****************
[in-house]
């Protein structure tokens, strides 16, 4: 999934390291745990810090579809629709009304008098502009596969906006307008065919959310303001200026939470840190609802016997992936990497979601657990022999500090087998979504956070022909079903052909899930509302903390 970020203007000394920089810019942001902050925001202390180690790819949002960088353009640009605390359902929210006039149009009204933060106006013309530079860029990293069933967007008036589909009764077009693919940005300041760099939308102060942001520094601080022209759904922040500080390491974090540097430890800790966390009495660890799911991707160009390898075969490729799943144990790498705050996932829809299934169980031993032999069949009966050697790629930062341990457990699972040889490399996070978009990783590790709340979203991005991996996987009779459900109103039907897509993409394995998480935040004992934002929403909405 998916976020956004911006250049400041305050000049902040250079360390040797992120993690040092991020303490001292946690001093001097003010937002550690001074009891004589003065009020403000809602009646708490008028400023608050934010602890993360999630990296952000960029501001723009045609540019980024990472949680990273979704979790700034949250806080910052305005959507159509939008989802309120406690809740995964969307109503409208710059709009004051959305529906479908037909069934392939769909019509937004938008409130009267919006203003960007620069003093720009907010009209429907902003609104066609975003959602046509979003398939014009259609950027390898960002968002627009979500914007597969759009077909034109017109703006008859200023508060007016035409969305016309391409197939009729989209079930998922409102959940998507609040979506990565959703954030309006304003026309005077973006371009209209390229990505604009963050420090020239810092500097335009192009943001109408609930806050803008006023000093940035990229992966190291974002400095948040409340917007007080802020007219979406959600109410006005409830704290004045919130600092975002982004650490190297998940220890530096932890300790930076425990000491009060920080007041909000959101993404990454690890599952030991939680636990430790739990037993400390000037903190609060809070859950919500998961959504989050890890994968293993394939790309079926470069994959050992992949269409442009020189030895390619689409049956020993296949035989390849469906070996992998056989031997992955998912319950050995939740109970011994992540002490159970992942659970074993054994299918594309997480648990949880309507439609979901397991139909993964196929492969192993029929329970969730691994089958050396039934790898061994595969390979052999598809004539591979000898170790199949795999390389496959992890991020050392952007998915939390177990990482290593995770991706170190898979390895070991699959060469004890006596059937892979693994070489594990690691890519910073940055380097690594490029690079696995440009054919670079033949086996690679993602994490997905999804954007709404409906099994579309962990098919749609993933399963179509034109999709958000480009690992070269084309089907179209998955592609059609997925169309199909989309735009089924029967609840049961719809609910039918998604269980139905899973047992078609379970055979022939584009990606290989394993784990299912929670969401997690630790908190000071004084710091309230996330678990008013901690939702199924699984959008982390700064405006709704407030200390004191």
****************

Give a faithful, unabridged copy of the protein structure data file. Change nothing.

[in-house]
């Protein structure tokens, strides 16, 4: 999934390291745990810090579809629709009304008098502009596969906006307008065919959310303001200026939470840190609802016997992936990497979601657990022999500090087998979504956070022909079903052909899930509302903390 970020203007000394920089810019942001902050925001202390180690790819949002960088353009640009605390359902929210006039149009009204933060106006013309530079860029990293069933967007008036589909009764077009693919940005300041760099939308102060942001520094601080022209759904922040500080390491974090540097430890800790966390009495660890799911991707160009390898075969490729799943144990790498705050996932829809299934169980031993032999069949009966050697790629930062341990457990699972040889490399996070978009990783590790709340979203991005991996996987009779459900109103039907897509993409394995998480935040004992934002929403909405 998916976020956004911006250049400041305050000049902040250079360390040797992120993690040092991020303490001292946690001093001097003010937002550690001074009891004589003065009020403000809602009646708490008028400023608050934010602890993360999630990296952000960029501001723009045609540019980024990472949680990273979704979790700034949250806080910052305005959507159509939008989802309120406690809740995964969307109503409208710059709009004051959305529906479908037909069934392939769909019509937004938008409130009267919006203003960007620069003093720009907010009209429907902003609104066609975003959602046509979003398939014009259609950027390898960002968002627009979500914007597969759009077909034109017109703006008859200023508060007016035409969305016309391409197939009729989209079930998922409102959940998507609040979506990565959703954030309006304003026309005077973006371009209209390229990505604009963050420090020239810092500097335009192009943001109408609930806050803008006023000093940035990229992966190291974002400095948040409340917007007080802020007219979406959600109410006005409830704290004045919130600092975002982004650490190297998940220890530096932890300790930076425990000491009060920080007041909000959101993404990454690890599952030991939680636990430790739990037993400390000037903190609060809070859950919500998961959504989050890890994968293993394939790309079926470069994959050992992949269409442009020189030895390619689409049956020993296949035989390849469906070996992998056989031997992955998912319950050995939740109970011994992540002490159970992942659970074993054994299918594309997480648990949880309507439609979901397991139909993964196929492969192993029929329970969730691994089958050396039934790898061994595969390979052999598809004539591979000898170790199949795999390389496959992890991020050392952007998915939390177990990482290593995770991706170190898979390895070991699959060469004890006596059937892979693994070489594990690691890519910073940055380097690594490029690079696995440009054919670079033949086996690679993602994490997905999804954007709404409906099994579309962990098919749609993933399963179509034109999709958000480009690992070269084309089907179209998955592609059609997925169309199909989309735009089924029967609840049961719809609910039918998604269980139905899973047992078609379970055979022939584009990606290989394993784990299912929670969401997690630790908190000071004084710091309230996330678990008013901690939702199924699984959008982390700064405006709704407030200390004191």